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WTM Africa: International Responsible Tourism Conference 14 & 15 APRIL 2015


By Vania Reyneke

I represented Alive2Green at the International Responsible Tourism Conference last week and the insight gained was so awesome that I thought it would make an interesting read for our news letter.

What surprised me was the positive feedback we got from abroad referring to our Responsible Legislation.

Our key note speaker, Prof Harold Goodwin, Professor and Director, Manchester Metropolitan University and International Centre for Responsible Tourism, UK quoted a very true thing:

“Aah but your land is beautiful” Alan Paton

WTM AFRICA brought Responsible Tourism back to Cape Town which was evident not only at the conference but speaking to the trade on the floor.  There were so many who were working exceptionally hard at responsible and sustainable development on their properties.  Those traders who were still a bit in the dark about this whole concept listened and asked pertinent question.

As Prof Goodwin said South Africa was the first country if not the only one to national responsible tourism.  No other country has gone this route.  So why has Responsible Tourism, Cape Town not gone viral yet?  There are great advantages in Responsible Tourism, Cape Town:

Think of the future generations.  Did you have anything to fight for in your life?  If not, what do you tell the next generation?  You cannot escape the responsibility of tomorrow by evading it today.

The traveller is seeking Experiential Tourism.  Experiencing the economy and seeking memorable experiences.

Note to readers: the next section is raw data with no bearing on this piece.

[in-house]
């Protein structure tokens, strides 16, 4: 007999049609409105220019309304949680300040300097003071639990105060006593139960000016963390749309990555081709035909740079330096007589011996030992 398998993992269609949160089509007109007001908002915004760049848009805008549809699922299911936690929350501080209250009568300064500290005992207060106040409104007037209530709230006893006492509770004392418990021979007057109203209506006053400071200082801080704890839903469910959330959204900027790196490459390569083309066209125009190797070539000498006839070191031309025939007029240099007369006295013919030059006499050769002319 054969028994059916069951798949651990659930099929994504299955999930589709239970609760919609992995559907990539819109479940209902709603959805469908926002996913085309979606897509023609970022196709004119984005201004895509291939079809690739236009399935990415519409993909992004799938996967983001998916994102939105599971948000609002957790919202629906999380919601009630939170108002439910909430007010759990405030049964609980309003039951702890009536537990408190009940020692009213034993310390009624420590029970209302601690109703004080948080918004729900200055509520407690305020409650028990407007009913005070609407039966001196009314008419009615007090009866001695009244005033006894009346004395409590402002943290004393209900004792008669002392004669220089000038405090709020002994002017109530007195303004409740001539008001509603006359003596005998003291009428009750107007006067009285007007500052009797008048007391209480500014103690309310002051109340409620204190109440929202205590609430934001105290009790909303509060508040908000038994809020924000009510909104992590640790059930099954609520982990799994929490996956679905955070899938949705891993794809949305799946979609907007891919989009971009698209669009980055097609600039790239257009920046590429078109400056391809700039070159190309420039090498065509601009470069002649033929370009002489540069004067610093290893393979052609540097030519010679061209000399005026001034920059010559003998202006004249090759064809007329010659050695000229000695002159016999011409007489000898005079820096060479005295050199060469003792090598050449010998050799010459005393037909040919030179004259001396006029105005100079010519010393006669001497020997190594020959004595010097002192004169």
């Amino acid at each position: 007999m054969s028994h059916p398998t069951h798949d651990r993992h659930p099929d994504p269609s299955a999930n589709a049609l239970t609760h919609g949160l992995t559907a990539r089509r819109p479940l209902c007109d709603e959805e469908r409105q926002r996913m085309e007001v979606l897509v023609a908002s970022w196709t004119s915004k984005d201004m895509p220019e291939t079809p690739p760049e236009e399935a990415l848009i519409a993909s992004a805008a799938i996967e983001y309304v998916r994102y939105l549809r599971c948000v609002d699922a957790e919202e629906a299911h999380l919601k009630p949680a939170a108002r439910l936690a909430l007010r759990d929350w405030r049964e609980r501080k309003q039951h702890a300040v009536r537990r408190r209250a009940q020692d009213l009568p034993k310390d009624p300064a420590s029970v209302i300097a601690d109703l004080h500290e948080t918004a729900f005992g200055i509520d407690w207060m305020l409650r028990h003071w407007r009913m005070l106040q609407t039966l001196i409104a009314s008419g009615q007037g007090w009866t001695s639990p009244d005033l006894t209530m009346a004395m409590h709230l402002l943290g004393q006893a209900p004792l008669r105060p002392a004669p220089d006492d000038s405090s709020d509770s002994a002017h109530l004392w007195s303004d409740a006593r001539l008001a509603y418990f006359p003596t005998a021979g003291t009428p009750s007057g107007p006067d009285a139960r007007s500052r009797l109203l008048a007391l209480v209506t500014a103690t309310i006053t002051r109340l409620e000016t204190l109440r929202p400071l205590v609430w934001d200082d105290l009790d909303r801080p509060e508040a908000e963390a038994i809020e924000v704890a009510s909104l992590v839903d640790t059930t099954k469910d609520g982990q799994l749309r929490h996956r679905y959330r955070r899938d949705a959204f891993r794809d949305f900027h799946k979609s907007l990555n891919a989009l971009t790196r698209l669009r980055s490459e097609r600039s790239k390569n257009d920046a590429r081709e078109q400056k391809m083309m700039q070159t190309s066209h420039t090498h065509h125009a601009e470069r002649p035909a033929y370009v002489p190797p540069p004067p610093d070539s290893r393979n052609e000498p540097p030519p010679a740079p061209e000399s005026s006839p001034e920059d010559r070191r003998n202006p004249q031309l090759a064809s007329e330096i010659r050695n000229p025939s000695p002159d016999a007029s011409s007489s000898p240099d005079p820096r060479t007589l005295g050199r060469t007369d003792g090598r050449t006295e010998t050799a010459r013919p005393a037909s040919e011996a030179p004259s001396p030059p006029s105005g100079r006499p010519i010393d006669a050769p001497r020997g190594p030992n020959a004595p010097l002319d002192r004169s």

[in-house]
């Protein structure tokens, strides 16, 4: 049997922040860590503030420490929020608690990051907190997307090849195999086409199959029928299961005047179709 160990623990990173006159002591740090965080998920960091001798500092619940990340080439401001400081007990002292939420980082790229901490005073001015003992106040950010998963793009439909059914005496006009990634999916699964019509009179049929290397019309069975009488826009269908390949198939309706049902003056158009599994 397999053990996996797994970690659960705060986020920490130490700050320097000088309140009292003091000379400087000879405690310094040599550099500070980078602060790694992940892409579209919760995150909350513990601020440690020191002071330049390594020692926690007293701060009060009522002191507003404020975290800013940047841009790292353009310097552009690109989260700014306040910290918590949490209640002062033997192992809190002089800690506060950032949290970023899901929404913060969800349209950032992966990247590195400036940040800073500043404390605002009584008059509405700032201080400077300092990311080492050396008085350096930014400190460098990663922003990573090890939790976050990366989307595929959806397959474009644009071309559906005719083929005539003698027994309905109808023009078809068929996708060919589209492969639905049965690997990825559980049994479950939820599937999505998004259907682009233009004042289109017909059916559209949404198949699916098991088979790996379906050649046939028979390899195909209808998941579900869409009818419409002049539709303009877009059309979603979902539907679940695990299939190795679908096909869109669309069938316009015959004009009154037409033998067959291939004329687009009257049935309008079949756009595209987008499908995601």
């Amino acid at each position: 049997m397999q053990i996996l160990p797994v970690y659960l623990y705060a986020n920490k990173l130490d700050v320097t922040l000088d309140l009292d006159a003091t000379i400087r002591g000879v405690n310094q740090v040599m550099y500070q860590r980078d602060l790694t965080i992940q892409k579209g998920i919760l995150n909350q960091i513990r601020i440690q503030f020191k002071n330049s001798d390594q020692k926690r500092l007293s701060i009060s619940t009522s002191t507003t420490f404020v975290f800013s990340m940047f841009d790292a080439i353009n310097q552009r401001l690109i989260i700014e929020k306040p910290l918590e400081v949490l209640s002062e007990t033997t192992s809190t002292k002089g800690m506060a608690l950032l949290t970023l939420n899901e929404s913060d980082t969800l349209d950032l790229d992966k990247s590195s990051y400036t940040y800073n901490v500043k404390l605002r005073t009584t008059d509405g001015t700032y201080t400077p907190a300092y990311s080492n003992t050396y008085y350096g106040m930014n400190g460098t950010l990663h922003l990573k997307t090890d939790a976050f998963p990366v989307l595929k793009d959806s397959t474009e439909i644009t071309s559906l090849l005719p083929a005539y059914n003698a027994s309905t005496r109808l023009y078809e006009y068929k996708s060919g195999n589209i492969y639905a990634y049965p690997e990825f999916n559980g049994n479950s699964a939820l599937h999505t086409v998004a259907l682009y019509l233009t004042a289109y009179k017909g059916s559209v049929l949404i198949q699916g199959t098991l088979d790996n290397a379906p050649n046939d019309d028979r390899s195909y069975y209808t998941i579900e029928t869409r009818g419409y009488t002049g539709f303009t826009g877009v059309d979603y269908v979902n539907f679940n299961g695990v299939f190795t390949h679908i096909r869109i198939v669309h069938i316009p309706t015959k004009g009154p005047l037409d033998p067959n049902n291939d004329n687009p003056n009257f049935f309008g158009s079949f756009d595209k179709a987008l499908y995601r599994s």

We need to go from numbers in beds to special destinations ie:  Township Tours and places like District 6.  The question was raised, how do we get these traders to market?  Why is it always Table Mountain and the V&A Waterfront being marketed?

Our constitution refers to “We the people of South Africa”

Realising the ambition of the 1996 White Paper, policies have not changed.

The White Paper of 1996 refers to Development and Promotion of people:

The Demand Side

  • The human footprint
  • Social and Environmental impact
  • Future generations

The Supply Side  

  • Local Livelihoods
  • Local Culture
  • Others, such as UNESCO

It is critical to increase visitor volumes to create employment.

Kwakye Donkor, Marketing and Communication Director for RETOSA (Regional Tourism Organisation of Southern Africa) spoke about their initiatives:

  • Education.  Teaching children to read, write essays and enter competitions
  • Women in Tourism, the backbone to the economy of South Africa
  • Creating partnerships with South Africa and other countries in Africa
  • Developing tourism by conserving our natural resources
  • Re-looking at the star rating systems, criteria of which should change.

Garry Wilson, Mainstream Product and Purchasing Director for TUI Group, UK.